Seeley: It’s weird because the audience, at least for monthly sales for Hack/Slash, never really got above 7,000 copies. With the omnibus and trades though, I’ll never beat the audience that that book found. It’s kinda fascinating and you never get to choose what characters people know you for, so it’s interesting to sort of watch this evolve. It’s still surprising to me as I’ve done a lot of Batman and Nightwing and do a lot of sketches, but I just got back from Boston Comic Con and a quarter of the signings and sketches were Hack/Slash and Cassie.

Credit: Tim Seeley

This is the thing that people have tattooed on them and have their wedding as a Hack/Slash theme and the cosplay is the most of anything I’ve done. It started out as my love for B-movies, and I’d just do one issue and get it out of my system, but here it is 12-13 years later.

Nrama: Is that always surreal or weird when people show you photos of their wedding or tattoos with your creation on them?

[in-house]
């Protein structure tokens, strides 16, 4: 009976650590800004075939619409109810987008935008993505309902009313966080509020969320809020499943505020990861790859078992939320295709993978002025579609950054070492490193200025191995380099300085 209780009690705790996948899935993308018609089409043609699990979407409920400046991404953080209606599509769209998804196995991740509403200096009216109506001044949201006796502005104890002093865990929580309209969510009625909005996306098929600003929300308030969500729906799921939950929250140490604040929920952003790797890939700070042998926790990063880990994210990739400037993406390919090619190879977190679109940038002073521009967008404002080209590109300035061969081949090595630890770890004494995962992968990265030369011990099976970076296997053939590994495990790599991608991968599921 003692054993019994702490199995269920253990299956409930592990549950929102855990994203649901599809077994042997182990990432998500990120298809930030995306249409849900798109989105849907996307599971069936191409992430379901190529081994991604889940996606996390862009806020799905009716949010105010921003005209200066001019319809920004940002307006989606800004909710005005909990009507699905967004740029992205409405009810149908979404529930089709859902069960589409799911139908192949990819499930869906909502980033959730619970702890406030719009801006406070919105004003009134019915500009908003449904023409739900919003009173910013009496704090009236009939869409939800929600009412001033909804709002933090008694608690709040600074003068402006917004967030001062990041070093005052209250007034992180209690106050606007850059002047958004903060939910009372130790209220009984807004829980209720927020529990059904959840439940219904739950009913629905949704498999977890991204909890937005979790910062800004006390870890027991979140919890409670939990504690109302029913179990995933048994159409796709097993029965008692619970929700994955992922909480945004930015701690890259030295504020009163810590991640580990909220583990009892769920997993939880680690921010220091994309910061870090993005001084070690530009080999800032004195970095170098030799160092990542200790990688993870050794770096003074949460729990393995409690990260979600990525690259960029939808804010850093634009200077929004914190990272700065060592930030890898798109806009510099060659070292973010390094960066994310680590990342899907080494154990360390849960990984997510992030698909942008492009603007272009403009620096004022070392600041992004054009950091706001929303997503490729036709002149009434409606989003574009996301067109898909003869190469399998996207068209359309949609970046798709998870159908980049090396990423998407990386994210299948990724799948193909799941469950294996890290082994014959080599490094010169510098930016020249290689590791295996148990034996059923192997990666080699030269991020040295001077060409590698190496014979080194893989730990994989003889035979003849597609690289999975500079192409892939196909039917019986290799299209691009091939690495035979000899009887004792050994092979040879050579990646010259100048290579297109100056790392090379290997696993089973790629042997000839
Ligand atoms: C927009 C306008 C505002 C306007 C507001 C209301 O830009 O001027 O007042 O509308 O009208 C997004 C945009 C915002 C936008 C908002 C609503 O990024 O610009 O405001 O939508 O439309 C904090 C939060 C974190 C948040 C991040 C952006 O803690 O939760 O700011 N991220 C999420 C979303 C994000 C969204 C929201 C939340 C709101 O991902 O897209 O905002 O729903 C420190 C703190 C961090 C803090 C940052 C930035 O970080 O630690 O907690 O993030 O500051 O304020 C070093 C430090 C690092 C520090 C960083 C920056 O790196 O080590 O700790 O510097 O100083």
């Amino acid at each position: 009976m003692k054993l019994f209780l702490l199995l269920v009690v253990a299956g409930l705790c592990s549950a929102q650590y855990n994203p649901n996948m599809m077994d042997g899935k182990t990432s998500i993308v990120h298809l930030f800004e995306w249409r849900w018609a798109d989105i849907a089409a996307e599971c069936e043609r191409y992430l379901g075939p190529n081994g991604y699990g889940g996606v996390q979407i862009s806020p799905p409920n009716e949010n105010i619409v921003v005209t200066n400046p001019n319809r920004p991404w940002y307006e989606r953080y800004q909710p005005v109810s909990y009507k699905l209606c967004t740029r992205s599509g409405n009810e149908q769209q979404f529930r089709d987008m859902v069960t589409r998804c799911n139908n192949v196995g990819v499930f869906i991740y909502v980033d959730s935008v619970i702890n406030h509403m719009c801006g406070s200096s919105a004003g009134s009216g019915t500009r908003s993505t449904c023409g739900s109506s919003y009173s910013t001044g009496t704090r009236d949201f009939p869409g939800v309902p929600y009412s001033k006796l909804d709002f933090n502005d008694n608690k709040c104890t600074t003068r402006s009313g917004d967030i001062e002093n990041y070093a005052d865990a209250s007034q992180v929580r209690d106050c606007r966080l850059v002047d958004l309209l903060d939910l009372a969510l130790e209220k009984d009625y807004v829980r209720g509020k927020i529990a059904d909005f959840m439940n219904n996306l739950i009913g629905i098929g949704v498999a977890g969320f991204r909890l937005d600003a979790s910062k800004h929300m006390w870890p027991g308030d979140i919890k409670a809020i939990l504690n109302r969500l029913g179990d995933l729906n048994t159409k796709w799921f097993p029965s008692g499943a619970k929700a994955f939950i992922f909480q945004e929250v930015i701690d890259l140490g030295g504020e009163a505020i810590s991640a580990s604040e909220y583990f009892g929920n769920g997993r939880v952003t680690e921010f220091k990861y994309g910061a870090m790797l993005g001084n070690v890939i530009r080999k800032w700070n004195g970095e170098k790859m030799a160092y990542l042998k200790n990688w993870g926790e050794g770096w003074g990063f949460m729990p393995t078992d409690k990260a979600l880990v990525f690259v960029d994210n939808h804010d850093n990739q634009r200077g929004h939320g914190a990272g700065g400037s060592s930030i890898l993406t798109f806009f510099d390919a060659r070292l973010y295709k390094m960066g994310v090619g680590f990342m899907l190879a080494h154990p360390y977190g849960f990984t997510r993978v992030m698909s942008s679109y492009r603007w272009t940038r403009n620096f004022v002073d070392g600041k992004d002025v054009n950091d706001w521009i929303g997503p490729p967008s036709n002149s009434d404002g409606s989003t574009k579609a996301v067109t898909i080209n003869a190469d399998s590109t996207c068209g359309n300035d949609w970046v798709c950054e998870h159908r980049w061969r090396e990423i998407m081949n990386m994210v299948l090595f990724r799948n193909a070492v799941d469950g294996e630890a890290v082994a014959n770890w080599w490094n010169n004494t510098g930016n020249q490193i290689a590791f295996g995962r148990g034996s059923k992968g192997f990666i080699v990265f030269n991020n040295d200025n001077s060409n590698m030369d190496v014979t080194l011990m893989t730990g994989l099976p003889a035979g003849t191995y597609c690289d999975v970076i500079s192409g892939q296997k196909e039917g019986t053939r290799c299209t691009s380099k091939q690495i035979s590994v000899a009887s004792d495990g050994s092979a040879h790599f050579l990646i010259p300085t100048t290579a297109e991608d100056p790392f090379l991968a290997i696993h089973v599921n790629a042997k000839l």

Seeley: Well yeah, considering that the mainstream comic book press doesn’t really cover the book often or mentioned, but how it exists in this cult status, yeah it’s very surreal. It’s the fans and readers who took it upon themselves to spread the word and I couldn’t be more grateful to them.

Credit: Tim Seeley

Nrama: When you were trying to get Hack/Slash off the ground, what were you working on as part of your “day job”?

Seeley: Well I did a long run of Exiles at Marvel and working as a penciler on a few books and in the meantime, I would be putting out Hack/Slash. That sort of investment of my own ended up being a good choice because Exiles got cancelled and Wildcats was brought into the DC fold with Flashpoint, it was Hack/Slash that helped keep paying me and kept getting me invited to conventions. It was one of the smarter choices I ever made career-wise or even life-wise. It was about six years where I would draw for Marvel or DC during the day, and write Hack/Slash at night.